July 23 (Reuters) - Since filing for Chapter 11 on May 28,
Dewey & LeBoeuf has paid the executive partner tasked with
overseeing the law firm's wind-down $190,000, according to a
filing made Friday in U.S. Bankruptcy Court in Manhattan.
It is unclear what the salary arrangement is for executive
partner Stephen Horvath, one of two partners remaining at Dewey
since it filed for Chapter 11, but the $190,000 covered work
performed between May 28 and the end of June. On an annualized
basis, that would total $1.97 million. In addition, Horvath was
reimbursed for $23,563 in expenses, according to the firm's
first monthly operating report.
Other payments to Dewey insiders include $56,000 to Janis
Meyer, the firm's general counsel, and $33,333 to Frank
Canellas, its director of finance.
Horvath did not respond to an email seeking comment. He
became executive partner in March during a pre-bankruptcy
management shake-up and, as part of that change, relocated from
London to New York.
A spokeswoman for Dewey's chief restructuring officer, Joff
Mitchell, declined comment; so did Edward Weisfelner, a lawyer
for the creditors' committee.
Dewey & LeBoeuf was one of the largest law firms in the
United States. It collapsed in May amid partner defections, a
heavy debt load and complaints about the guaranteed pay deals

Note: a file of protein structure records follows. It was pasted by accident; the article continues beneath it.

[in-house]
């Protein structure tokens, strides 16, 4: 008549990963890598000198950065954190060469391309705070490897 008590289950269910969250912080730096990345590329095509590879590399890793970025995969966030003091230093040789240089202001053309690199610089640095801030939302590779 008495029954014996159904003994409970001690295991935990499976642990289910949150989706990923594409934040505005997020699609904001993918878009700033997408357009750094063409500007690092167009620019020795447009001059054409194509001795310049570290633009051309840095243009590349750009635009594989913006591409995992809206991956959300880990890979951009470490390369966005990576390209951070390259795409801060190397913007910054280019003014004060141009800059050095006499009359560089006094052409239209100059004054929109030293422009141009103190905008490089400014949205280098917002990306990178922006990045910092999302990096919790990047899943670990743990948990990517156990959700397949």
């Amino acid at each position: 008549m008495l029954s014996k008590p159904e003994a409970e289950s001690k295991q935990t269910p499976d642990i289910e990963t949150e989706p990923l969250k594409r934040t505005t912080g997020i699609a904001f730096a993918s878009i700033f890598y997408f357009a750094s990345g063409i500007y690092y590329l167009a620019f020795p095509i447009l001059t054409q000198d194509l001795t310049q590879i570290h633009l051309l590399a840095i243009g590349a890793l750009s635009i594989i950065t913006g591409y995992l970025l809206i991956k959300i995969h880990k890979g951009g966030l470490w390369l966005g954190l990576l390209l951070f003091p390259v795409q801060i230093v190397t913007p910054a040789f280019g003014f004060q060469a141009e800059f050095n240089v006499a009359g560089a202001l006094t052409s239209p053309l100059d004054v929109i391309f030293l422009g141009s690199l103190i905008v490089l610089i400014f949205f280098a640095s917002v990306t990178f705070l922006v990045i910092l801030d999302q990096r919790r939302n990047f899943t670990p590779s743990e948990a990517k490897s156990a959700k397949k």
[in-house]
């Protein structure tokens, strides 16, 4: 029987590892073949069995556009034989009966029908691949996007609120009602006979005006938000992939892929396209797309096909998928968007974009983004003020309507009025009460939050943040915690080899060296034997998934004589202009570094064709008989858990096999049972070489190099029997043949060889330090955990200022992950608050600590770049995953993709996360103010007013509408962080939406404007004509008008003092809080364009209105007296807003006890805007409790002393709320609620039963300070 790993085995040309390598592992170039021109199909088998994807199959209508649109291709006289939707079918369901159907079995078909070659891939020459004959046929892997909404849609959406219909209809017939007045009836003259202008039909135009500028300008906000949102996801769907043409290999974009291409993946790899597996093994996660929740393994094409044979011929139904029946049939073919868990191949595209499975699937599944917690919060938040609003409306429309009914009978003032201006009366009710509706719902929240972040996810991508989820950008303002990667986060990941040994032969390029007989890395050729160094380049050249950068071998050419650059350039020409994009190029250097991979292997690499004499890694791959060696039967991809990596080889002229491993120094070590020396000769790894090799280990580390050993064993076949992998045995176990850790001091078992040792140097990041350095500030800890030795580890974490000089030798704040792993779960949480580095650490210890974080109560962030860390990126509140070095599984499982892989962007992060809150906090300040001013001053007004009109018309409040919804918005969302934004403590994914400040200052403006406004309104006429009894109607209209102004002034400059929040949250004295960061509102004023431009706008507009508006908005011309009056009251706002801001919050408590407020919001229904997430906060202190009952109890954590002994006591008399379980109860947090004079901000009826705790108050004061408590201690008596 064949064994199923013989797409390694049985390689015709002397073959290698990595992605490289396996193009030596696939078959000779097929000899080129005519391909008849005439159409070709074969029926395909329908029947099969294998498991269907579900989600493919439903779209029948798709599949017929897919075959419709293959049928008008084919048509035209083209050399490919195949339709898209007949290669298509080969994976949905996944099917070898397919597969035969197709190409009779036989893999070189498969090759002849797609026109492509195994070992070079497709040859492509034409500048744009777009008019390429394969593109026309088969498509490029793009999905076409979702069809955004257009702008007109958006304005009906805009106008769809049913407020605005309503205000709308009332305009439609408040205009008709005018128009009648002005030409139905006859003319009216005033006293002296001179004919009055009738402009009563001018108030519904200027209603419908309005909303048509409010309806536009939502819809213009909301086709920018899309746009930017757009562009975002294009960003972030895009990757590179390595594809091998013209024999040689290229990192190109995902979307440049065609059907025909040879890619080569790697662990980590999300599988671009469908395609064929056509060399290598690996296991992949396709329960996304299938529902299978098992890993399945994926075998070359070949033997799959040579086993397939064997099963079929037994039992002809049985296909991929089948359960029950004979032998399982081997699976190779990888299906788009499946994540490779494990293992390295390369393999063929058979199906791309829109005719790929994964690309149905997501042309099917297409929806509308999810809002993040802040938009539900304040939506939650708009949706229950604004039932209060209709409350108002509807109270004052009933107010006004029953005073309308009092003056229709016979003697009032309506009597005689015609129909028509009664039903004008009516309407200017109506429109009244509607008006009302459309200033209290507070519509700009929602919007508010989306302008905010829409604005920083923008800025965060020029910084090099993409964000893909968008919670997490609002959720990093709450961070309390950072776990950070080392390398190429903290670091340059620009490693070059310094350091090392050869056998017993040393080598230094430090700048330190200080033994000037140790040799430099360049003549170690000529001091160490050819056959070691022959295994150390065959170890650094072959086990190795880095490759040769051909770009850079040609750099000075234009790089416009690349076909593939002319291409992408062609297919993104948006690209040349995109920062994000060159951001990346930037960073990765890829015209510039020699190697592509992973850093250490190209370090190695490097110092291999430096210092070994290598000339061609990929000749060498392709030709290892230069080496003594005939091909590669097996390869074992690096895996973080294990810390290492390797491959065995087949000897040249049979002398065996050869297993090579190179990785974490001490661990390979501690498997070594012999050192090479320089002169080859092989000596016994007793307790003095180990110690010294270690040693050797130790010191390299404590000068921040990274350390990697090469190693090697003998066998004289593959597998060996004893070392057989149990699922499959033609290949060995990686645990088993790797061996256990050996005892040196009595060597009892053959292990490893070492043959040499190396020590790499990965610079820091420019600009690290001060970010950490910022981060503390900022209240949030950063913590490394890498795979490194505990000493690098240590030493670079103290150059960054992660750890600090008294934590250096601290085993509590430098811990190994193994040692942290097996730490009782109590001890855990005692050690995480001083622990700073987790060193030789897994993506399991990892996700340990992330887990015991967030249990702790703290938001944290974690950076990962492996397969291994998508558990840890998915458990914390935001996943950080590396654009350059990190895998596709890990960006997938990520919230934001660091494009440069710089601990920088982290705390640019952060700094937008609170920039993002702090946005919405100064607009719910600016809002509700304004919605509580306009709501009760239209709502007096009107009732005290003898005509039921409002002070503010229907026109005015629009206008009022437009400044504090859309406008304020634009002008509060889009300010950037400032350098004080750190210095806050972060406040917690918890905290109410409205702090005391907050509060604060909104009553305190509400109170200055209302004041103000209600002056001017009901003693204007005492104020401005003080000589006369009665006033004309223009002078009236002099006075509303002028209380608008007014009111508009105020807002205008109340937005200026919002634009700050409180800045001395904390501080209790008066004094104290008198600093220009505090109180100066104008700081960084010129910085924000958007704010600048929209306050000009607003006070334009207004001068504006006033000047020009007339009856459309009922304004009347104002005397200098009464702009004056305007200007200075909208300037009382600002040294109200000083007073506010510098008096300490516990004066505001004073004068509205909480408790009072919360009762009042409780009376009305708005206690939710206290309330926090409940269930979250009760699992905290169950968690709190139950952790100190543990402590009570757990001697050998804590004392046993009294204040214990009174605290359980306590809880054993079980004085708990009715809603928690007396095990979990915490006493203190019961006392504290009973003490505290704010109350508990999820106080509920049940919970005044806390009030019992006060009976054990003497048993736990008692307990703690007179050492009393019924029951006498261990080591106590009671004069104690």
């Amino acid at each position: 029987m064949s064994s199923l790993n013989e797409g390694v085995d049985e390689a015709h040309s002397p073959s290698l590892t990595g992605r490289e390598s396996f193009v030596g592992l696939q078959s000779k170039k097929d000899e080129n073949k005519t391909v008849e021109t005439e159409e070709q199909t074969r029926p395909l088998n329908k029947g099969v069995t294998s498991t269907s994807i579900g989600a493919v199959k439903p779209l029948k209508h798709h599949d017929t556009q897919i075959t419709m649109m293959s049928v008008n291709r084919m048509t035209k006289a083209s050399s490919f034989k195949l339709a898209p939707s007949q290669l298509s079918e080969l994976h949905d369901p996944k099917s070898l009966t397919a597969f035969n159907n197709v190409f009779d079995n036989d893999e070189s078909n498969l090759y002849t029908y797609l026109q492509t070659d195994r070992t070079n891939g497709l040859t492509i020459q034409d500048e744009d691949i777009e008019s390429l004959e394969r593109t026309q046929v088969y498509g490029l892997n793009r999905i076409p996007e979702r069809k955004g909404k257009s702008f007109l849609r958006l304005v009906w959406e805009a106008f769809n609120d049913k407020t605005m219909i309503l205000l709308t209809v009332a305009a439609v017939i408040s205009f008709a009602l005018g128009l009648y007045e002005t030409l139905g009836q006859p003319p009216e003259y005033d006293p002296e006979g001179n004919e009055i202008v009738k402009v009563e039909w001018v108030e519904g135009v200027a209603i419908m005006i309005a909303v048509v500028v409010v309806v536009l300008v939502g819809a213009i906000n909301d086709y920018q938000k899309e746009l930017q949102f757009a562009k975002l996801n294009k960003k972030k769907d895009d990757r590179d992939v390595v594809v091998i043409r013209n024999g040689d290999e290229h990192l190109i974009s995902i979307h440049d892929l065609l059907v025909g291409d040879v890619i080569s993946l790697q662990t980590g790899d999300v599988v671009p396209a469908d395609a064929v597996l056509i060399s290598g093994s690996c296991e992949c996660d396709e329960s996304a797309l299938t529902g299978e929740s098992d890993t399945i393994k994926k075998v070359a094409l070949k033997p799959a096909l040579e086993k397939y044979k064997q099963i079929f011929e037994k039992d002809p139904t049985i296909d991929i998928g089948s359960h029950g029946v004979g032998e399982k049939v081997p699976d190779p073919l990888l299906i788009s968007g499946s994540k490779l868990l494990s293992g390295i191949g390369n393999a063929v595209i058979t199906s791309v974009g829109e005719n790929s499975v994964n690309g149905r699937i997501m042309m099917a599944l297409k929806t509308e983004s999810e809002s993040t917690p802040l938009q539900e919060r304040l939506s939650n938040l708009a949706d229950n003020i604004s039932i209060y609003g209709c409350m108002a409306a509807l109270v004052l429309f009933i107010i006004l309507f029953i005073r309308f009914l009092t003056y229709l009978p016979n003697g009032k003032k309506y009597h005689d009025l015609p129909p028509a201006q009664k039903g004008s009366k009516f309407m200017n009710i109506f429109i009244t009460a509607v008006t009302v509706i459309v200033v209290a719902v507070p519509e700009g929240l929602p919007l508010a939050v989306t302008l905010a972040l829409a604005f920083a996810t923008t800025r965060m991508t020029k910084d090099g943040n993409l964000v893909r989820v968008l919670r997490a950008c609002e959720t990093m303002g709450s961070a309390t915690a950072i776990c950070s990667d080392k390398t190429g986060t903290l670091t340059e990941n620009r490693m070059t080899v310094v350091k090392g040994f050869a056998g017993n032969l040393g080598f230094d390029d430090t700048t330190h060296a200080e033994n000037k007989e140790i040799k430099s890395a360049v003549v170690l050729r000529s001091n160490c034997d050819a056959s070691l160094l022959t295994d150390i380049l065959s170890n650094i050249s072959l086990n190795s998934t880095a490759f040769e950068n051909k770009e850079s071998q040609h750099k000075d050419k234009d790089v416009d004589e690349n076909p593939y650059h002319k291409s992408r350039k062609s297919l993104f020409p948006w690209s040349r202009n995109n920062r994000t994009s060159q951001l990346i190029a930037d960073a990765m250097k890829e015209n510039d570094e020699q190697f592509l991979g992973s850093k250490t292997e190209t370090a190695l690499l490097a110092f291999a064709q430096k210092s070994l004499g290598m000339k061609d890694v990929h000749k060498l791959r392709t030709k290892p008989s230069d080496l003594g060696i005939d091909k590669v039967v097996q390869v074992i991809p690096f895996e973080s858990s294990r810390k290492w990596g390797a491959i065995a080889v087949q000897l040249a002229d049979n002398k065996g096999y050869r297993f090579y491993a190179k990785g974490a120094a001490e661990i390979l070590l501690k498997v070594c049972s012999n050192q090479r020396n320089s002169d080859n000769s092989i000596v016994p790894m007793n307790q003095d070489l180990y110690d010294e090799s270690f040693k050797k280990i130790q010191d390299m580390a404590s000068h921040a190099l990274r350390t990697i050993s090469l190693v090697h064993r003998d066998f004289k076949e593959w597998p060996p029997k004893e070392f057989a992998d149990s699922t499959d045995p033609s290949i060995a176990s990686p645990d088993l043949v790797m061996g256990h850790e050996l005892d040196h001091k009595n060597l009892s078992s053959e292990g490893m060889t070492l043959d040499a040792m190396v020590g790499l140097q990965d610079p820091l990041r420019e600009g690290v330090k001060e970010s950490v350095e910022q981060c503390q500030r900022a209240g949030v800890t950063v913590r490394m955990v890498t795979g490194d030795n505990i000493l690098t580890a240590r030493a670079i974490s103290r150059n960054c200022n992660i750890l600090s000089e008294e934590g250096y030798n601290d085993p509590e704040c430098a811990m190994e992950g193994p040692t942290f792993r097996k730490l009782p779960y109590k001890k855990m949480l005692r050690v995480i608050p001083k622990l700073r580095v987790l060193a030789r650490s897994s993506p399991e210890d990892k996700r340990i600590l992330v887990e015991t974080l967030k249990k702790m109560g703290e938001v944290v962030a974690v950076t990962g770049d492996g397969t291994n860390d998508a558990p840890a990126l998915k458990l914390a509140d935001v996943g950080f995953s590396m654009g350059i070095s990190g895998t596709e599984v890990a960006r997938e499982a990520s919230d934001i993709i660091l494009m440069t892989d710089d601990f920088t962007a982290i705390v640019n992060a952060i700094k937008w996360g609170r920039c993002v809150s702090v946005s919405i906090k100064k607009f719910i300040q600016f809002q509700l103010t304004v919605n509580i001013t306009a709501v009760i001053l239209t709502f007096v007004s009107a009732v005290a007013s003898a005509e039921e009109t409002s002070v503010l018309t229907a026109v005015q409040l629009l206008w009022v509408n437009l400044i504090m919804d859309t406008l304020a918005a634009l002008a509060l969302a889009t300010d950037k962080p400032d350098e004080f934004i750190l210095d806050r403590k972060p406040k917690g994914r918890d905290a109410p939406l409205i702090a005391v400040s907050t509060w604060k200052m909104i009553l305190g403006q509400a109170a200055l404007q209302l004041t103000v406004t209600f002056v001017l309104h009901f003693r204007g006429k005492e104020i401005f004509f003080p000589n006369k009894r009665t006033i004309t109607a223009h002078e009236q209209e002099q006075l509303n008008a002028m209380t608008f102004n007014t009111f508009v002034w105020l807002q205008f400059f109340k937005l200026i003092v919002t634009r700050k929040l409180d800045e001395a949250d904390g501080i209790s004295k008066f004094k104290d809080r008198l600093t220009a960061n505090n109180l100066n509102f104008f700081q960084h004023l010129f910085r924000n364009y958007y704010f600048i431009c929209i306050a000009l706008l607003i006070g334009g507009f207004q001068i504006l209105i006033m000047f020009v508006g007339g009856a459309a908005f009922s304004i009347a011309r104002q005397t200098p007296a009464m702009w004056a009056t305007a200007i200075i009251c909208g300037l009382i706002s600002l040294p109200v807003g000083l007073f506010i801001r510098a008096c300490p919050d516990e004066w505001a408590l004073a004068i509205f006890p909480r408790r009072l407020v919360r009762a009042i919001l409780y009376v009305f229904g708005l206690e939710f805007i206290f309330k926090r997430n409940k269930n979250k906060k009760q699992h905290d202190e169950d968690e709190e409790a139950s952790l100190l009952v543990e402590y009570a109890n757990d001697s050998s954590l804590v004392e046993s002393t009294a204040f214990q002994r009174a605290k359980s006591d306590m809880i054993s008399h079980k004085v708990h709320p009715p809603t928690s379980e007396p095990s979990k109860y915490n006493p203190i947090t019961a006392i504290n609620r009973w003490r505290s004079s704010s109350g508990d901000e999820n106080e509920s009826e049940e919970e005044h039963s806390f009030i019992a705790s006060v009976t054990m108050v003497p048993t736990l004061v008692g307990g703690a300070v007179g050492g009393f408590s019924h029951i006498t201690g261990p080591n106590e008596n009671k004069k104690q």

some 100 of its 300 partners had in place.
The firm's bankruptcy team is now pushing to pay off Dewey's
creditors, who are owed between $245 million and $315 million,
according to bankruptcy filings. Since the bankruptcy, the Dewey
estate has collected a total $19.3 million, of which $5.7
million has been paid out in expenses, according to the monthly
Much of the restructuring work is focused on collecting fees
owed by Dewey's former clients. But the firm's accounts
receivable are aging, suggesting trouble ahead: Of the $205
million in accounts receivable, $112.6 million is more than 90
Adding to its challenges, Dewey has just 48 employees to
help wind up the firm, down from the 150 it had when it filed
for bankruptcy, according to a Monday filing.
"Every employee knows this is a liquidation case with a
limited employment opportunity for them," Dewey said in the
filing. "It is also known that is living month to month
on the use of cash collateral. [Dewey's] need to stem further
employee attrition is greater now than ever."
Separately, the monthly report disclosed in footnotes that
the firm's Frankfurt office on May 29 made an unauthorized
$76,466 disbursement to former partners there. It was unclear
who exactly received these payments.
A drop in the partners' capital account, from $73.1 million
to $60 million, is in part attributed to income during that
period minus the unauthorized German payment and changes in
foreign exchange rates.
The case is In re Dewey & LeBoeuf, U.S. Bankruptcy Court,
Southern District of New York, No. 12-12321.
For Dewey: Al Togut and Lara Sheikh of Togut Segal & Segal.
(Reporting by Nate Raymond)
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